SIW: How can techniques like password hashing be utilized to protect online data?
Knight: Hashing is the term that is used to describe the process of taking something like a password and it’s meant to be a one-way operation, taking that password and converting it through a mathematical operation into another series of bytes or data that is derived from that password. And if I were to repeatedly perform that mathematical operation on the password every time I do it – so if my password is “Fred” and I call a hash function with the data “Fred,” I will get a string of unique characters, which every time I call that hash function that string of unique characters will be the same so it’s a repeatable operation. Maybe I hash the word “Fred” and I end up with the random number 1234. Now the point of a hash is every time I hash “Fred” I would end up with the same number 1234, but it’s a one-way operation, so if I then as an attacker obtain that data 1234, there is no way for me to work backwards to the password and that’s the goal of the hash. It’s a one-way fingerprint to allow you to convert a password into a unique representation of that password that is less sensitive from a security perspective. The idea is, the user needs to remember their password, but as a service provider I don’t want to have a copy of their password. All I want to store is a copy of the hashed password… and every time the user logs on, what I do is I repeat the process of hashing the password they supplied and I then compare the hash I’ve just generated with the one I’ve stored in my database. Essentially, it gives you the situation where, as a service provider, I’m not having to worry quite so much about an attacker stealing that hash because if an attacker is able to break into that web service and somehow break into the database and steal that hash, then really that value is of less use to an attacker.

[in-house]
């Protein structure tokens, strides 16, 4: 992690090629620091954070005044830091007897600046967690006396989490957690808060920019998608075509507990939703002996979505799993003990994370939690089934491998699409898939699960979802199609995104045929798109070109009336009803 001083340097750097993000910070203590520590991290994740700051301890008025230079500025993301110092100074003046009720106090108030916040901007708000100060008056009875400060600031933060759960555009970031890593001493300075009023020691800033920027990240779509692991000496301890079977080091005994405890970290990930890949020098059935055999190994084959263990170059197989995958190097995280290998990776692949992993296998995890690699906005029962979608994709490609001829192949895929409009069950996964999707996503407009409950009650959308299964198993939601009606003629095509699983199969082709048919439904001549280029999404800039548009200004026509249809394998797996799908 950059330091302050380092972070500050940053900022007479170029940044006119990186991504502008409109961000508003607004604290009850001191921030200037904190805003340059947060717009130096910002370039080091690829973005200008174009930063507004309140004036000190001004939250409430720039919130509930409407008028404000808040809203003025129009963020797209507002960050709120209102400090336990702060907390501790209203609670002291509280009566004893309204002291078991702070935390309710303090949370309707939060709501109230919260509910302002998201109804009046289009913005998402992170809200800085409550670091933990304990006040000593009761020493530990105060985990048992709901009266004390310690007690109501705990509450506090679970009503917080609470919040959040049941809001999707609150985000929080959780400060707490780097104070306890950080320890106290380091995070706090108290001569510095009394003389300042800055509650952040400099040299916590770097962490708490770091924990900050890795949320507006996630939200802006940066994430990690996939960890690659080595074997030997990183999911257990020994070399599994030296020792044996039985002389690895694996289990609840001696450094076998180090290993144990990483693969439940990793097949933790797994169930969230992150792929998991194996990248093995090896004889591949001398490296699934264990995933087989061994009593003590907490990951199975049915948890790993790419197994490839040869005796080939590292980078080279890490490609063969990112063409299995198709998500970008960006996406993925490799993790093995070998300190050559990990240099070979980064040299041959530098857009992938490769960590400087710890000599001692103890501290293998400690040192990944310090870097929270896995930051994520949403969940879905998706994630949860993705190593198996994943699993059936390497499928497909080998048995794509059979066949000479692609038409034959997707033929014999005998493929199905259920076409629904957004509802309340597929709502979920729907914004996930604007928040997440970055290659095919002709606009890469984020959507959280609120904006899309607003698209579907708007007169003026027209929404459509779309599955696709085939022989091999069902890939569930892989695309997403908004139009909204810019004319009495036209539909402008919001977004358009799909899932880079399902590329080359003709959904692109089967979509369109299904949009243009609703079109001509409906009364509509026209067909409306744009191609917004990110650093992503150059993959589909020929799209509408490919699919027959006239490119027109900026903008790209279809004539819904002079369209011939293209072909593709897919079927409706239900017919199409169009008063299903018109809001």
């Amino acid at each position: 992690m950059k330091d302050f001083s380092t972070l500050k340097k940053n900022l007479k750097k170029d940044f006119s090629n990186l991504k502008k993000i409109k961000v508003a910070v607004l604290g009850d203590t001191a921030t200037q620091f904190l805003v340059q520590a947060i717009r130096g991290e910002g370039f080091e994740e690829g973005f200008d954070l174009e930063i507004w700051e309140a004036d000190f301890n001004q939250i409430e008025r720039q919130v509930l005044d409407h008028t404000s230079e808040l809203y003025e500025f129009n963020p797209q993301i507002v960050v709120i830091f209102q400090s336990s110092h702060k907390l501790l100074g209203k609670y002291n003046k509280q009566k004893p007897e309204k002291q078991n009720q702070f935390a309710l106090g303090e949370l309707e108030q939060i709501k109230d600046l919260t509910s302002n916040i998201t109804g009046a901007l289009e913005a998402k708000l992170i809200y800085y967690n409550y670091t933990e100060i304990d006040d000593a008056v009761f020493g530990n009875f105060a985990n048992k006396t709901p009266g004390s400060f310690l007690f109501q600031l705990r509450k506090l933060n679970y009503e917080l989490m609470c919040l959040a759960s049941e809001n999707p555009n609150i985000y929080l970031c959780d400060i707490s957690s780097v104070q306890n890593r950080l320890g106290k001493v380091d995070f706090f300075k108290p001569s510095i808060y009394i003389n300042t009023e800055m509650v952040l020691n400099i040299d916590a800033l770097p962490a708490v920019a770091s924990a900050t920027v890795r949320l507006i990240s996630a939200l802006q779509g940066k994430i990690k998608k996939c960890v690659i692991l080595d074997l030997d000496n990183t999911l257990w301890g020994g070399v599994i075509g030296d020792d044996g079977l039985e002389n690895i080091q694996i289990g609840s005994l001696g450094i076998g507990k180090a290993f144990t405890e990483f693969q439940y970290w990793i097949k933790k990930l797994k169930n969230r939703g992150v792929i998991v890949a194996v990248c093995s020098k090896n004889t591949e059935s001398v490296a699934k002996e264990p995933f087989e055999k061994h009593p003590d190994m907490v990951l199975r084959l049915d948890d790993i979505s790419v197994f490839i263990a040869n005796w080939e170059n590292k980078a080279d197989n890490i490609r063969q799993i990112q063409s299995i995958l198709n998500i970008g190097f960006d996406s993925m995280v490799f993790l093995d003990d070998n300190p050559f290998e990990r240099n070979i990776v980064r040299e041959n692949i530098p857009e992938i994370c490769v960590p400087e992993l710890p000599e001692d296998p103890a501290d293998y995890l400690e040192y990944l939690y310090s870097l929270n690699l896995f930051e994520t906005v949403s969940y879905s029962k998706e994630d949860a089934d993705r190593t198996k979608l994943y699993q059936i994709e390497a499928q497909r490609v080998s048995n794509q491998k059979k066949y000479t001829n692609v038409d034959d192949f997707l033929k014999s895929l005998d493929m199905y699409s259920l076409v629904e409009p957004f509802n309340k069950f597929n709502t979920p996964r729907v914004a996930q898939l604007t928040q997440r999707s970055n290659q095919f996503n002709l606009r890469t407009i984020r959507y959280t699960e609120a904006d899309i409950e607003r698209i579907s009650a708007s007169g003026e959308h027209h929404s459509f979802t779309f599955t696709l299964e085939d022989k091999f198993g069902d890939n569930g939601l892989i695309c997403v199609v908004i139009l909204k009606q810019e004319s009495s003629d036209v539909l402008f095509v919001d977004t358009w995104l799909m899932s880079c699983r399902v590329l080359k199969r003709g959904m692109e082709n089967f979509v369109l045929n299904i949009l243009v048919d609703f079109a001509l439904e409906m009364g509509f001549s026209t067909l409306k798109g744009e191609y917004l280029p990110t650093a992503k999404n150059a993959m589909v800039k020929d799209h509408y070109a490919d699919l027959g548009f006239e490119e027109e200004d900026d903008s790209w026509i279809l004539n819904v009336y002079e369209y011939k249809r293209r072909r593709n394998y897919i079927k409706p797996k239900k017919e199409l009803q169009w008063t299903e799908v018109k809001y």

SIW: What’s the difference between password hashing and password encryption?
Knight: The difference between hacking and encryption is hashing is a one-way operation. So, I can hash “Fred” to 1234. If I have 1234 I cannot get back to “Fred,” but all I can do is repeat the hashing operation and see if the new hash I get matches the one I previously stored. With encryption it’s a reversible operation. So, typically you’re using it to encrypt data that you need to be able to recover and get back to the original plain text data. The difference is as simple as that. Hashing is used particularly for passwords because as a service provider you never need to decrypt or get back to the password. You can rely on the fact that the user will present that password every time they log-in to your website and all you have to do is see if that password matches. Encryption is far more useful for things like email addresses. You want to store email address, maybe you want to protect that data so that it’s harder for an attacker to steal it, but you need a reversible operation because you need to be able to get back to the email address.
SIW: Despite some of the highly-publicized data breaches that we’ve seen in recent weeks, what do you see as some of the bigger threats looking in cyberspace?
Knight: For me, one of the big threats is for every attack that’s discovered and published, how many attacks have gone unnoticed? We saw some very high profile breaches last year, such as the DigiNotar breach of a Dutch certificate authority where actually it took weeks or months for that attack to be publicized and the organization to discover what happened.
SIW: How do you combat groups such as “Anonymous” whose members, for a variety of reasons, have dedicated themselves to breaking into and exposing corporate, as well as government information?